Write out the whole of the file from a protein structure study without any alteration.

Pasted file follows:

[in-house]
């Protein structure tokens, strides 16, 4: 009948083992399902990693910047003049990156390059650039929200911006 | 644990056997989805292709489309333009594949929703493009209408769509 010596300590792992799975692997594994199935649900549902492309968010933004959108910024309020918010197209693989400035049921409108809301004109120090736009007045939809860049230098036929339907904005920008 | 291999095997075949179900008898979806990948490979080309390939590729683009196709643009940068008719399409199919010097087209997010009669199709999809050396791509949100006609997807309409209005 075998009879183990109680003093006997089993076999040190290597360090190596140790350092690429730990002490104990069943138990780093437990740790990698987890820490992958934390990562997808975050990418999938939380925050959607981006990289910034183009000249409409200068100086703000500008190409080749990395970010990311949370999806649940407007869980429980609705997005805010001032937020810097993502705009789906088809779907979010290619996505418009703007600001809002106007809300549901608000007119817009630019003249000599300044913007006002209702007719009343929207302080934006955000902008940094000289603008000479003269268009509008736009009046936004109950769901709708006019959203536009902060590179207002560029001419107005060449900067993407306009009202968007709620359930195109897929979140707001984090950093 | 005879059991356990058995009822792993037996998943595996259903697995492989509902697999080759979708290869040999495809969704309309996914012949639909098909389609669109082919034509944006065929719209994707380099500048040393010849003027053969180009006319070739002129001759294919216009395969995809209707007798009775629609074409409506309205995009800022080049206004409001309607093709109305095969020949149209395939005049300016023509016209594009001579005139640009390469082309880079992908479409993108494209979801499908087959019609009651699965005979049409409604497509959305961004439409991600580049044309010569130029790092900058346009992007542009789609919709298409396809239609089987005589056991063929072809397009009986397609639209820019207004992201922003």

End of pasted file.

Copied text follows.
[in-house]
């Protein structure tokens, strides 16, 4: 009948083992399902990693910047003049990156390059650039929200911006 | 644990056997989805292709489309333009594949929703493009209408769509 010596300590792992799975692997594994199935649900549902492309968010933004959108910024309020918010197209693989400035049921409108809301004109120090736009007045939809860049230098036929339907904005920008 | 291999095997075949179900008898979806990948490979080309390939590729683009196709643009940068008719399409199919010097087209997010009669199709999809050396791509949100006609997807309409209005 075998009879183990109680003093006997089993076999040190290597360090190596140790350092690429730990002490104990069943138990780093437990740790990698987890820490992958934390990562997808975050990418999938939380925050959607981006990289910034183009000249409409200068100086703000500008190409080749990395970010990311949370999806649940407007869980429980609705997005805010001032937020810097993502705009789906088809779907979010290619996505418009703007600001809002106007809300549901608000007119817009630019003249000599300044913007006002209702007719009343929207302080934006955000902008940094000289603008000479003269268009509008736009009046936004109950769901709708006019959203536009902060590179207002560029001419107005060449900067993407306009009202968007709620359930195109897929979140707001984090950093 | 005879059991356990058995009822792993037996998943595996259903697995492989509902697999080759979708290869040999495809969704309309996914012949639909098909389609669109082919034509944006065929719209994707380099500048040393010849003027053969180009006319070739002129001759294919216009395969995809209707007798009775629609074409409506309205995009800022080049206004409001309607093709109305095969020949149209395939005049300016023509016209594009001579005139640009390469082309880079992908479409993108494209979801499908087959019609009651699965005979049409409604497509959305961004439409991600580049044309010569130029790092900058346009992007542009789609919709298409396809239609089987005589056991063929072809397009009986397609639209820019207004992201922003």